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always a modest one. It is to be noted that Modesty in a man is never to be allowed as a good quality, but a weakness, if it suppresses his virtue, and hides it from the world, when he has at the same time a mind to exert himself. A French author says very justly, that Modesty is to the other virtues in a man, what shade in a picture is to the parts of the thing represented. It makes all the other beauties conspicuous, which would otherwise be but a wild heap of colours. This shade in our actions must, therefore, be very justly applied; for if there be too much, it hides our good qualities, instead of showing them to advantage.

Nestoro in Athens was an unhappy instance of this truth; for he was not only in his profession the greatest man of that age, but had given more proofs of it than any other man ever did?; yet, for want of that natural freedom and audacity which is necessary in commerce with men, his personal modesty over-. threw all his public actions. Nestor was in those days a skilful architect, and in a manner the inventor of the use of mechanic powers; which he brought to so great perfection, that he knew to an atom what foundation would bear such a superstructure: and they record of him, that he was so prodigiously exact, that, for the experiment's sake, he built an edifice of great beauty, and seeming strength; but contrived so as to bear only its own weight, and not to admit the addition of the least particle. This building was beheld with much admiration by all the Virtuosi of that time; but fell down with no other pressure, but the settling of a Wren? upon the top of it. Yet

• Sir Christopher Wren, the real person here alluded to very properly under the name of Nestor, both in respect of his great wisdom and his great age, was born at East Knoyle in Wiltshire, Oct, 5, 1632, and died at Hampton-court, Feb. 25, 1723, in his 91st year. Any attempt to declare his extensive merit, to enumerate his manifold inventions, or even to mention his literary publications and architectural works, in a note on a paper of half a sheet, to say nothing of the absurdity, would be an indignity to one of the most accomplished and illustrious characters in history. They are recorded with an hereditary modesty by his learned son, and published by his grandson in a volume in folio, an. 1750, under the affectionate title of · Parentalia,' a rich repository of curious and useful knowledge, and one of the most entertaining and instructive books in our own or in any language. For all his unparalleled services to his country, this true patriot was twice prevented from sitting in parliament by the effects of party malice; and in the year 1718, at the age of 86, in the full vigour of his mind, which continued with unusual vivacity till within a few days of his death, he was removed from the surveyorship, which he had dignified in a manner so extraordinary, under six crowned heads, and for more than half a century.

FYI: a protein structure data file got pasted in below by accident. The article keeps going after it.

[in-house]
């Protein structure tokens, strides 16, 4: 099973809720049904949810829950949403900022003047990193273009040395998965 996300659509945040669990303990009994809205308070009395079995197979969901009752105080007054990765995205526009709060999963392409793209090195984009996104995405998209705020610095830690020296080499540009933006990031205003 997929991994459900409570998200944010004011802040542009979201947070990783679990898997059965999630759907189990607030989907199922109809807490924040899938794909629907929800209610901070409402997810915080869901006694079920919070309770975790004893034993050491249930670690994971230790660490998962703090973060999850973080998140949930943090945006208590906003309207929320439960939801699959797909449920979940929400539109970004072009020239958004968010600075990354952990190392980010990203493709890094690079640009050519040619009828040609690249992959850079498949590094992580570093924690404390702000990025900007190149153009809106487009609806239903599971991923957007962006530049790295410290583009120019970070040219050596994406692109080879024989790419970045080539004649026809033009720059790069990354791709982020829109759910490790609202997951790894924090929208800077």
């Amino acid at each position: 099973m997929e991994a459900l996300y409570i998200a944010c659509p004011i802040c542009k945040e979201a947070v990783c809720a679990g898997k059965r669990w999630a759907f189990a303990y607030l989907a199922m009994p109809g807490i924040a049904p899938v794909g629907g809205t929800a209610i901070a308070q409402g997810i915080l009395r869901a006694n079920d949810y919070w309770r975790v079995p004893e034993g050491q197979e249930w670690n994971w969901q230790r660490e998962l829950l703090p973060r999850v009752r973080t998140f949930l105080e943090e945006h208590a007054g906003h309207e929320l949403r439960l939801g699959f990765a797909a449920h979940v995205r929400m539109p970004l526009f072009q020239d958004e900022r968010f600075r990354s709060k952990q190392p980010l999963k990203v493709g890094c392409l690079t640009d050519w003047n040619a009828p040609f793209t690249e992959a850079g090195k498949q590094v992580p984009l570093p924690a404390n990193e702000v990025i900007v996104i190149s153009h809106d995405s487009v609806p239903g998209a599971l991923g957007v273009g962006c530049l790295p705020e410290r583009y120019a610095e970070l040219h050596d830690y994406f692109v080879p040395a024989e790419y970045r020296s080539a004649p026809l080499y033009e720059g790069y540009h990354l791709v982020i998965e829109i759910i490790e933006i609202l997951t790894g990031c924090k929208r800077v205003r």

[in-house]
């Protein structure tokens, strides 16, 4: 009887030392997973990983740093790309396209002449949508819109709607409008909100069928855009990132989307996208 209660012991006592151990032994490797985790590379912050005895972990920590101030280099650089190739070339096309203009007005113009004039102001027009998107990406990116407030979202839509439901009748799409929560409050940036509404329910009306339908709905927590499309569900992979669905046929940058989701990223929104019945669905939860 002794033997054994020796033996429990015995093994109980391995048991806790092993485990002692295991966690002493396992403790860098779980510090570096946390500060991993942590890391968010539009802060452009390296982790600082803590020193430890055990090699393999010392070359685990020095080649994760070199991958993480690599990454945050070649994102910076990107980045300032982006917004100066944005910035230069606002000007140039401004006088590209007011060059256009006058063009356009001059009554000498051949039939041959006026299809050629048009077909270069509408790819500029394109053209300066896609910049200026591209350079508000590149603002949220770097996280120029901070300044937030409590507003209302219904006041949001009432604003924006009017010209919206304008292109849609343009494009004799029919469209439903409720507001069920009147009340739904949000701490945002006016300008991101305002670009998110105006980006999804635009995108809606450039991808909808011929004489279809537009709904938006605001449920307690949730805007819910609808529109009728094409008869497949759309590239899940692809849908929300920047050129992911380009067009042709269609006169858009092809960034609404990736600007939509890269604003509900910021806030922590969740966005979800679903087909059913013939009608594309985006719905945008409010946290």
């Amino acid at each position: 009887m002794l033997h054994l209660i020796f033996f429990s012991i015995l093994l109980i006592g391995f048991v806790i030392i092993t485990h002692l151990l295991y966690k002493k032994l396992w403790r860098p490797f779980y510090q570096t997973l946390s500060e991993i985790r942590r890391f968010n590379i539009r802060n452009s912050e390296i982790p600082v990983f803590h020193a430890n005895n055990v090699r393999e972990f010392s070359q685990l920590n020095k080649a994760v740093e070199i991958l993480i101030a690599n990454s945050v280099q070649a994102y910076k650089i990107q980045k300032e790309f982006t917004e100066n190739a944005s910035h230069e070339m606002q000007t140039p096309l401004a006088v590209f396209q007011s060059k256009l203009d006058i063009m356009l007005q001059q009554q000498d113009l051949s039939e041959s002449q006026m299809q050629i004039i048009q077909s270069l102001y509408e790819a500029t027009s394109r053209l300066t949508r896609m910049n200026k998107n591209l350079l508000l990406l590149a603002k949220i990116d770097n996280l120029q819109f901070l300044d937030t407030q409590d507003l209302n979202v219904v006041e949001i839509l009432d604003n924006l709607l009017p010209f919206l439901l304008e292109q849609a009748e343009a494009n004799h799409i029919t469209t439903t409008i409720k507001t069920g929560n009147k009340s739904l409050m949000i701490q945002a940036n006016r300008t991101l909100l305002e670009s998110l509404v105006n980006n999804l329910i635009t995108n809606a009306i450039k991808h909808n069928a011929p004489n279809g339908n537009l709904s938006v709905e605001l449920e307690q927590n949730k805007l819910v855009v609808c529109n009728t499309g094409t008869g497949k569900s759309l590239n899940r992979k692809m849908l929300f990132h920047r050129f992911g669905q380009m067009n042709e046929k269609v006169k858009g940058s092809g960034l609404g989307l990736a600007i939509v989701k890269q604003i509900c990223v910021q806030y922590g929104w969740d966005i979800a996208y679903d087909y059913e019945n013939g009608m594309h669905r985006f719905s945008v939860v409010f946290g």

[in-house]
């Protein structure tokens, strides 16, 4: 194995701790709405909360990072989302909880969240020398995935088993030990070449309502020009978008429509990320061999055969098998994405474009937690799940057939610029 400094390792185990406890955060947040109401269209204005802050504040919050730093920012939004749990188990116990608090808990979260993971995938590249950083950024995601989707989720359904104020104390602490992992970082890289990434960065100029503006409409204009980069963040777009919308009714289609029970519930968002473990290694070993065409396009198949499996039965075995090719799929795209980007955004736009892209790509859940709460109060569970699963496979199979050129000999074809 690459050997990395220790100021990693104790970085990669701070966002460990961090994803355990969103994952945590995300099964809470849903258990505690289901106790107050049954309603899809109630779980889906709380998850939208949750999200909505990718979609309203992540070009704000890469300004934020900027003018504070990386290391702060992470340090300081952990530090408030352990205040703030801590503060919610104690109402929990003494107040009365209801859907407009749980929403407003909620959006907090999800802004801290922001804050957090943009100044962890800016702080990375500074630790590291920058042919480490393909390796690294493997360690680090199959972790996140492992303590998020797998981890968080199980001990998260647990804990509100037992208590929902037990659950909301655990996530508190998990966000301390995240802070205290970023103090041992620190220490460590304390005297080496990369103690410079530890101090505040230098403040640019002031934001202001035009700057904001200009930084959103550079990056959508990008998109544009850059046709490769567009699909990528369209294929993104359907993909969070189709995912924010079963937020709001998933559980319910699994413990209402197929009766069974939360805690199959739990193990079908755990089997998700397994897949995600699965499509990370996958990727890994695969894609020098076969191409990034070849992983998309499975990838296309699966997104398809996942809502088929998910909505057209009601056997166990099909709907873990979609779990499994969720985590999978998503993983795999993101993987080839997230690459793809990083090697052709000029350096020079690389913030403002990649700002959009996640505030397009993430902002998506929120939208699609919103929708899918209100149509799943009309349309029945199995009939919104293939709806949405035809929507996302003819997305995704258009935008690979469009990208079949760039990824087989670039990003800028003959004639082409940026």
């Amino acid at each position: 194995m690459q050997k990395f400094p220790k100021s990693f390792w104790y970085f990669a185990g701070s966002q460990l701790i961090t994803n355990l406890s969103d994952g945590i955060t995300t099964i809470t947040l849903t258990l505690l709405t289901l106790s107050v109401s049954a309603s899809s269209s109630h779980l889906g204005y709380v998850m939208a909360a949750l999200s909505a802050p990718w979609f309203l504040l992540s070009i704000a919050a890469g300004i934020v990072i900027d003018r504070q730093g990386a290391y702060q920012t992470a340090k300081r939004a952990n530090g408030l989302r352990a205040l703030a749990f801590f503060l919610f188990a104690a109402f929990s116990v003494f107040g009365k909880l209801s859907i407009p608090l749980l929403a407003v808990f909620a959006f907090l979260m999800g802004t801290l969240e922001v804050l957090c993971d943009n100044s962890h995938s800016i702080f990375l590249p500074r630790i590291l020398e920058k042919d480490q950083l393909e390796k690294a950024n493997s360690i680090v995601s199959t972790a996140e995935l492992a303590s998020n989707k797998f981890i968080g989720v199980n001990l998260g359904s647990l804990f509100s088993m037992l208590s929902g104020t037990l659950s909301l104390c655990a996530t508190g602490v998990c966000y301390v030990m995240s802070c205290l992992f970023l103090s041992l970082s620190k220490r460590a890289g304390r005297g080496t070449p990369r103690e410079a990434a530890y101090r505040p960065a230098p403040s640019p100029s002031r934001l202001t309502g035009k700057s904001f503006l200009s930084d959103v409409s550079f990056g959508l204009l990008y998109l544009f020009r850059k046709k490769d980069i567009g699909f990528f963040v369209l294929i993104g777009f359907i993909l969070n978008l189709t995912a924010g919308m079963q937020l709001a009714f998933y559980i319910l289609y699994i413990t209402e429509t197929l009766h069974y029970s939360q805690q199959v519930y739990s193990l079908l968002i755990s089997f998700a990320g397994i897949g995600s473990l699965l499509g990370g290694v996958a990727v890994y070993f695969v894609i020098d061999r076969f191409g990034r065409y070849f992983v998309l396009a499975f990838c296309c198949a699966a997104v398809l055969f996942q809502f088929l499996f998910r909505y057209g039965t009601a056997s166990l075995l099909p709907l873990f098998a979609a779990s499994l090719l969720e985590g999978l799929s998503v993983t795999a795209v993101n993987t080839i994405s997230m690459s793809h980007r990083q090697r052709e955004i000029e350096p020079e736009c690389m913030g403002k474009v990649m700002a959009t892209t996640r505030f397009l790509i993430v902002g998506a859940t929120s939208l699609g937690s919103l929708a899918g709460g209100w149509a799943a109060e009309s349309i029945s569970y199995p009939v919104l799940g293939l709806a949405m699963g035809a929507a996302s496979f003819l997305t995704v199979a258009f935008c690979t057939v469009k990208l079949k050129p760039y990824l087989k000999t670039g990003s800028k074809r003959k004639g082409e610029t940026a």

- Pudet hæc opprobria nobis Et dici potuisse, et non potuisse refelli. Ovid. Met. i. 758. Happily for him, he had an evenness of temper, a steady tranquillity of mind, and christian fortitude, that no injurious incidents or inquietudes of human life could ever ruffle or discompose. When his patent was superseded, this modest man retired to his house at Hampton Court, saying only, Nunc me jubet fortuna expeditius philosophari, “ It is now the intention of Providence that I should apply myself more closely to philosophy.” Accordingly, he spent the greatest part of his five last years

in contêmplation and studies, and principally in the consolation of the holy scriptures,

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cheerful in solitude, and as well pleased to die in the shade as in the light. The continued aim of his whole life was to be, as he said, beneficus humano generi, a friend to his kind;" and his humanity appeared to the last in benevolence and complacency, free from all moroseness in behaviour or aspect.' He was an early member, I had almost said a founder, of the Royal Society; for first he drew up their charter, and afterwards promoted its noble design by many curious and useful discoveries in every branch of science, for the advancement of which it was instituted.. Evelyn, Sprat, Hooke, and Newton, have left on record their honourable testimonies concerning him. The following inscription, written by his son, is to be seen in St. Paul's: Subtus conditur hujus ecclesiæ & urbis conditor Christophorus Wren, qui vixit annos ultra nonaginta, non sibi sed bono publico. Lector, si monumentum requiris, circumspice.'

Evelyn's ' Account of Architects and Architecture.' Dedication to sir Christopher Wren. Sprat's “ History of the Royal Society, London, 1722, p. 317, et seqq. Hook's Micrographia, preface. Newton's Princ. Math. Nat. Phil. edit. 1687, p. 20. Parentalia, passim.

p That this high encomium was strictly true of Sir Christopher Wren's extraordinary merit, see the evidences, ut supra, in Ward's ‘Lives of the Gresham Professors,' p. 98, et seqq. and in Dr. Philip Nicholls's art. Wren (Sir Christopher) Biogr. Brit.

9 This passage alludes to an opposition which was made to a digest of designs for the reparation of St. Paul's, laid before the king and the